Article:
• FIG. 2 is a schematic cross-sectional view of the downhole tool 100 of FIG. 1 as used to drill or otherwise form a borehole extending from the wellbore 104. The borehole that is formed may be referred to as a lateral, deviated, or sidetracked borehole 106, according to one or more embodiments of the present disclosure.
  • After the opening 110 is formed in the casing 108, the downhole tool 100 may be pulled out of the wellbore 104, and the mill 130 may be replaced with a drill bit 132. If the mill 130 is replaced with a drill bit 132, the mill 130 may be removed from the downhole tool and replaced by the drill bit 132, or the entire downhole tool carrying the mill 130 may be replaced by a tool including the drill bit 132. The drill bit 132 may be arranged, designed, or otherwise configured to drill a second or sidetracked borehole 106 that “kicks off” from the first or “original” or “primary” wellbore 104. In at least one embodiment, a single cutting tool (e.g., a mill, a bit, or a combination thereof) may be used to cut the opening 110 in the casing 108 and drill the sidetracked borehole 106 through the formation 102, such that downhole tool 100 is not tripped or pulled out of the wellbore 104 after the opening 110 is formed in the casing 108.
  • Referring now to FIGS. 1 and 2, a rotary steerable tool 140 may be coupled to and positioned above the mill 130 and/or the drill bit 132 in some embodiments of the present disclosure. The rotary steerable tool 140 may include a generally cylindrical body 142 having an axial bore 144 formed at least partially therethrough. The rotary steerable tool 140 may be arranged, designed, or otherwise configured to turn, direct, move, or “steer” the downhole tool 100 as the drill bit 132 drills the sidetracked borehole 106. In at least one embodiment, the body 142 may rotate as the drill bit 132 rotates and drills the sidetracked borehole 106. In such an embodiment, the body 142 may rotate at about the same speed as the drill bit 132, or at a different speed relative to the drill bit 132. In another embodiment, the body 142, or a portion thereof, may not rotate as the drill bit 132 drills the sidetracked borehole 106. For instance, the downhole tool 100 may include a downhole motor (e.g., a mud motor, turbine driven motor, etc.) which may rotate the drill bit 132 independent of the body 142.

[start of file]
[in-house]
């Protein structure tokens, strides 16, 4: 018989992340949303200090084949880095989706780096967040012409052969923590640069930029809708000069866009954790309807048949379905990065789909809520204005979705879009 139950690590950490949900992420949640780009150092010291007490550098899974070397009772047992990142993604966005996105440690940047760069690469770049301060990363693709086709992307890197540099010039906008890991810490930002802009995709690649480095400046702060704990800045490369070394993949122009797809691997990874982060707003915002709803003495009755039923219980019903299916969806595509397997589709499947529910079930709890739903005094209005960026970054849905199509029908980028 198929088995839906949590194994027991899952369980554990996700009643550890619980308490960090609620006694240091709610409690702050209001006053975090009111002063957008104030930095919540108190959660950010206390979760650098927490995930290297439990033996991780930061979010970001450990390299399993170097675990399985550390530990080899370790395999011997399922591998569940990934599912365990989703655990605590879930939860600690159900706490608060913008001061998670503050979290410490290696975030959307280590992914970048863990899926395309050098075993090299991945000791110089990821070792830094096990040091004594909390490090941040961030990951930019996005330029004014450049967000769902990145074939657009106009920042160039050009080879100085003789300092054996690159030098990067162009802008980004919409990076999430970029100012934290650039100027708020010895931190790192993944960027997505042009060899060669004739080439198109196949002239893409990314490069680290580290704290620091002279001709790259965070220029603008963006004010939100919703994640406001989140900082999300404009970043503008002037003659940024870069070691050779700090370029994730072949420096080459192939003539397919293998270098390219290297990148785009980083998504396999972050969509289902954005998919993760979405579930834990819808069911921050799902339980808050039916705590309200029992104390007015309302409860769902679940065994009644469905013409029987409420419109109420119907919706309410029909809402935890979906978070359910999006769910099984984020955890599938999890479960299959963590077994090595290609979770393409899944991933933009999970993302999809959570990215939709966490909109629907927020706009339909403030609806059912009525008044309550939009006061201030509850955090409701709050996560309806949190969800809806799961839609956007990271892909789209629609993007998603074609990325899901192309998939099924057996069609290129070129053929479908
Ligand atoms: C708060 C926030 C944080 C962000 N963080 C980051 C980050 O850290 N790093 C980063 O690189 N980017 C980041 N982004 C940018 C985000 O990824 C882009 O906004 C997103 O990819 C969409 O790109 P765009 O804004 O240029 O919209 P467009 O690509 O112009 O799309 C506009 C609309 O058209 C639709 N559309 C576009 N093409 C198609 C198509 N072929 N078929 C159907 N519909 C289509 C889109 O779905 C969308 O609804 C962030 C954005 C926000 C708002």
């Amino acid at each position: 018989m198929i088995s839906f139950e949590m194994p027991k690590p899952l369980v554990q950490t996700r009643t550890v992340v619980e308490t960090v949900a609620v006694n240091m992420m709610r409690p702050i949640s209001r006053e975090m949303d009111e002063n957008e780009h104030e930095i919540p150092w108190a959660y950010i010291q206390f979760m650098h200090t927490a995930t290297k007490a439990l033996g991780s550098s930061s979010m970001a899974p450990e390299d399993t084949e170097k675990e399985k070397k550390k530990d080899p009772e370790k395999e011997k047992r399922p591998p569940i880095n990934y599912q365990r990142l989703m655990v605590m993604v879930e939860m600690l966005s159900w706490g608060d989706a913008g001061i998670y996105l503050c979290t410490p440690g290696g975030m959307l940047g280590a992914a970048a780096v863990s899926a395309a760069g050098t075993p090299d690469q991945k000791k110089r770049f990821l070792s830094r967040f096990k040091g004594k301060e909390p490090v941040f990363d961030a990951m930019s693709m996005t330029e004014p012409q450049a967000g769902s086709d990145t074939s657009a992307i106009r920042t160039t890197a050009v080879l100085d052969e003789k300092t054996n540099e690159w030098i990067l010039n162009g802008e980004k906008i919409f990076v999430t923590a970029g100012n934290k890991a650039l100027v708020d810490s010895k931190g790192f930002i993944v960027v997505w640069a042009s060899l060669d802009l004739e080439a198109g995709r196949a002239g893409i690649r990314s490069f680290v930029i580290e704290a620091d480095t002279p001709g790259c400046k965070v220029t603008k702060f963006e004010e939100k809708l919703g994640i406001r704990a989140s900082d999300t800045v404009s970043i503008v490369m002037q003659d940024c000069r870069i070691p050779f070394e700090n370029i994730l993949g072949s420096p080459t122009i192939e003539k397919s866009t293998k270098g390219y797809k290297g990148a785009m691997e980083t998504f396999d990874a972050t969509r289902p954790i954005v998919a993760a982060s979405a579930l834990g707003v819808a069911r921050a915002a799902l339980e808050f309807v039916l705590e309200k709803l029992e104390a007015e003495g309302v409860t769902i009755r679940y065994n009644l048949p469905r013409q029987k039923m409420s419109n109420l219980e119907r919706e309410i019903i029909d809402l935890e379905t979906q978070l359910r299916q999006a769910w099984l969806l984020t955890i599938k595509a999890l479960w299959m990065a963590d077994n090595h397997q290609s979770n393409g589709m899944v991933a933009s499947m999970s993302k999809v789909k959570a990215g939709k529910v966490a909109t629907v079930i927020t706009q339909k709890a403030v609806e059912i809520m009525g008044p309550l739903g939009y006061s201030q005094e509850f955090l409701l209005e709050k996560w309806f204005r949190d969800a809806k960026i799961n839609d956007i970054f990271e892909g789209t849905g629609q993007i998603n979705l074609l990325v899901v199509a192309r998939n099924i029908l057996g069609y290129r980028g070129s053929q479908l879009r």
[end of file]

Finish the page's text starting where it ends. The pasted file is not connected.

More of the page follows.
• According to some embodiments of the present disclosure, the rotary steerable tool 140 may include a “push the bit” tool, a “point the bit” tool, or a hybrid of “push the bit” and “point the bit” tools. A “push the bit” rotary steerable tool 140 may include one or more pads (not shown) on an outer surface of the body 142. For example, a plurality of pads may be circumferentially and/or axially offset from one another on the outer surface of the body 142. The pads may be arranged, designed, or otherwise configured to selectively move radially-outward to contact the subterranean formation 102 to push against the subterranean formation 102 and to “push the bit” in the desired direction.
  • A “point the bit” rotary steerable tool 140 may include a shaft (not shown) within the body 142. The shaft may be arranged, designed, or otherwise configured to bend within the body 142, which may thereby also cause the body 142 to bend. The bending of the body 142 may tilt or “point the bit” in the desired direction.
  • In at least some embodiments, a MWD tool 160 may be coupled to and positioned above the rotary steerable tool 140 and/or the drill bit 132 (or the mill 130). The MWD tool 160 may include a generally cylindrical body 162 having an axial bore 164 formed at least partially therethrough. The body 162 of the MWD tool 160 and the body 142 of the rotary steerable tool 140 may collectively form at least a portion of the body 137 of the downhole tool 100. Similarly, the axial bore 164 of the MWD tool 160 and the axial bore 144 of the rotary steerable tool 140 may collectively form a full or partial length of the bore 138 of the downhole tool 100.